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Past Times

1966: All hands lost when MacBrayne Mull ferry-turned-pleasure-boat foundered on its way to Inverness

Two brothers from Oban had bought and refitted the former MV Lochinvar to run pleasure cruises from the Highland capital to Invergordon.
Susy Macaulay
Image: DCT Design/Emma Goodman
Image: DCT Design/Emma Goodman

A former MacBrayne ferry, MV Lochinvar sank with the loss of all hands in atrocious weather off the coast of Grimsby 58 years ago.

The ship, refitted and renamed MV Anzio 1 was on its way north to run pleasure trips from the Inverness to Invergordon.

Despite the tireless efforts and bravery of the local coastguard and lifeboat, the entire crew of 13 were lost including the ship’s captain, an Oban man and his brother.

MV Lochinvar was built on the Clyde in 1908, and had been a familiar sight for almost half a century plying the Sound of Mull as a Royal Mail vessel and Mull’s lifeline service to the mainland.

Passengers being rowed out to join MS Lochinvar at Craignure heading for Oban.

She sailed daily from Oban to Tobermory via Craignure.

There was no pier at Craignure at the time, and passengers and mail would be transported to or from the ship in a small launch.

She also called in at Lochaline and Salen.

From Mull to Thames estuary

After her decades as part of the MacBrayne fleet, she was bought in 1961 by Thames and Medway Navigation Co and plied the Thames estuary, ferrying passengers between Southend Pier and Sheerness.

But in 1964, her ultimate fate was sealed.

MV Anzio, formerly MV Lochinvar grounded off Donna Hook, Grimsby. Image: supplied

She was bought by a group of Scots living London. They recognised the old Lochinvar and formed Cromarty Cruises, licensed to carry 261 passengers on the 50 mile round trip between Inverness and Invergordon.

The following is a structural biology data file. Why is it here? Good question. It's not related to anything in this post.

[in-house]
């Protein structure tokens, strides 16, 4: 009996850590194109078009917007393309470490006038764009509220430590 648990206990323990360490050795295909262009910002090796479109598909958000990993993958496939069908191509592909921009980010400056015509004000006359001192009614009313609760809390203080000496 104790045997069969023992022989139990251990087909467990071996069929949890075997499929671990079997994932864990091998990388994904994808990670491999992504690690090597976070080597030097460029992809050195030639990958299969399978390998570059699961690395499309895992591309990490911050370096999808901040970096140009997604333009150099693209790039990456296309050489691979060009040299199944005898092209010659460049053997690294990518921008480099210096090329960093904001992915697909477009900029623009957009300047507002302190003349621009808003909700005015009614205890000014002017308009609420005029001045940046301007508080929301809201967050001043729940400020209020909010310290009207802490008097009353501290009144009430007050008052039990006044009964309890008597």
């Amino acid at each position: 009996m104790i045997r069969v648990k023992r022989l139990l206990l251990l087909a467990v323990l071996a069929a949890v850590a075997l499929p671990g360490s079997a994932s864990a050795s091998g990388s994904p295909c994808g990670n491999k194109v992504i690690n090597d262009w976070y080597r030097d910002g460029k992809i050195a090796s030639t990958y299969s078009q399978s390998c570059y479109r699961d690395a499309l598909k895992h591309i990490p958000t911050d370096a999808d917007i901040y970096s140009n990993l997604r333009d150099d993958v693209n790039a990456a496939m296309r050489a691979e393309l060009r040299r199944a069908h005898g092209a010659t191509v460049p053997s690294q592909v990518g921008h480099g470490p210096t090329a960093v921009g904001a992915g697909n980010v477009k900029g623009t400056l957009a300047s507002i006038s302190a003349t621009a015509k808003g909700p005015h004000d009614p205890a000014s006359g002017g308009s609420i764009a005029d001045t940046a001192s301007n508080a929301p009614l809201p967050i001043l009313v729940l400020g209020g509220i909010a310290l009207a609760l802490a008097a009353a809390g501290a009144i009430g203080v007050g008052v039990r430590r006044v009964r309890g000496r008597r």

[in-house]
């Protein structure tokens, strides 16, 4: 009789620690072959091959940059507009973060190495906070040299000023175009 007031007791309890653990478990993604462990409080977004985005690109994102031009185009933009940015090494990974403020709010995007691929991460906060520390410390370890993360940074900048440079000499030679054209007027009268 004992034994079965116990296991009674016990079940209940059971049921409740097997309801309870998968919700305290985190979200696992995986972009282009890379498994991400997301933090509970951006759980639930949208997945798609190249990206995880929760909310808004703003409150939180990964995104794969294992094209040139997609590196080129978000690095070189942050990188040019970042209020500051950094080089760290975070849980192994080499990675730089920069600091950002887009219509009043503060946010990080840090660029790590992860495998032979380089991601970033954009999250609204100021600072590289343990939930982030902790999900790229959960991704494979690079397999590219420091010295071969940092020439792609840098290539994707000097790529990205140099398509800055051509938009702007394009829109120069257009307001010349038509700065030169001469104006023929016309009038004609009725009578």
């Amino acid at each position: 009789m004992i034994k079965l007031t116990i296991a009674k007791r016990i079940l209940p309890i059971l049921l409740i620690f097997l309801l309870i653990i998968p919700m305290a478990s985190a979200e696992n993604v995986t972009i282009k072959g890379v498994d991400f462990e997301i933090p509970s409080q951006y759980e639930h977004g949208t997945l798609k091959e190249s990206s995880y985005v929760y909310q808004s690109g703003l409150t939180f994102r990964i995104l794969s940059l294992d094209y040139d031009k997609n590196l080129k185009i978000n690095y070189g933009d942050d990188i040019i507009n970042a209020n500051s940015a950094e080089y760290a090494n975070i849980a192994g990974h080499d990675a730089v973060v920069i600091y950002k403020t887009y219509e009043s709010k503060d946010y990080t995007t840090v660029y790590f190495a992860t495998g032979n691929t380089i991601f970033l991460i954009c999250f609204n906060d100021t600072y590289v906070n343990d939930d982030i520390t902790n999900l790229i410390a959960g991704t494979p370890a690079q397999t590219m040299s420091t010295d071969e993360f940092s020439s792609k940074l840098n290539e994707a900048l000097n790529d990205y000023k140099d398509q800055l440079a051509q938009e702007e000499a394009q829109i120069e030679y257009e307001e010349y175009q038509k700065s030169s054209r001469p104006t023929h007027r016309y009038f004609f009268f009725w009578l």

They had her refitted with a bar and cafeteria, and recruited crew from sailing chums and family, including Master Mariner Captain Adam Fotheringham of Oban, and his brother Harold, living in Bromley.

Dramatic details

When the P&J first reported the tragedy on Monday April 4, 1966, details were still scant but dramatic.

The tragedy unfolded at Donna Hook, near Grimsby, less than a mile from shore.

“The 300-ton Anxio [sic] was caught in a gale which forced her on to the rock-hard sand.

“After turning broadside to the sea, she rolled over.

Image: P&J April 4, 1966,

“She was first sighted by coastguards about midnight. They flashed a warning signal and thought she turned away to safety.

“When the ship struck, rocket teams were rushed to the beach.

“They fired three lines towards the stricken vessel.

“Each time the line fell short —stopped in its tracks by the gale.”

Local hero waded out

One particular local hero was Alan Loughton who saw a flare from the vessel at around 10pm.

Braving extreme danger, he waded out until he was in about 4ft of water, getting within 100ft of the boat.

Five men appeared on deck, and he shouted to them to “Jump for it!”

Tide turning rapidly

He couldn’t hear what they replied through the gale, and had to turn back because of the rapid incoming tide.

The incoming tide also forced back the rescue teams, so they flashed a signal to the ship asking those aboard to float a line ashore.

The chilling reply came back: “There is nothing left that will float.”

P&J April 4 1966.

The P&J reported: “For two miles along the water’s edge lay on the sand—tables and chairs, pieces of the wheelhouse, a grey Vauxhall car swept from the deck.”

The ship’s master was Adam Fotheringham, resident in Oban, who with his brother Harold had formed Cromarty Cruises Ltd to start their enterprise.

Adam left a wife Margaret, aged 32 and two children, John, 6, and Catriona, 4.

Margaret’s father, James Troup, senior mathematics teacher at Oban High School said: “They had such plans for the future. Now the bottom has been knocked out of her world.”

Harold had sold his house to invest

Adam’s brother Harold was also married, and left a one year old son.

He had sold his house in Catford to use the money to help buy the ship, and the family were staying in Bromley with his wife’s parents, Mr and Mrs Edmund Cookman.

Mr Cookman, a former ship’s carpenter, said “My son-in-law and daughter had sunk all their savings in this venture.

“Recently, Harold had been working 18 hours a day helping get the ship ready.

“She had had an 18-month refit and was in 1st class shape.

“Most of the men aboard were ex-Royal Navy or Merchant Service. They were not a lot of cowboys.”

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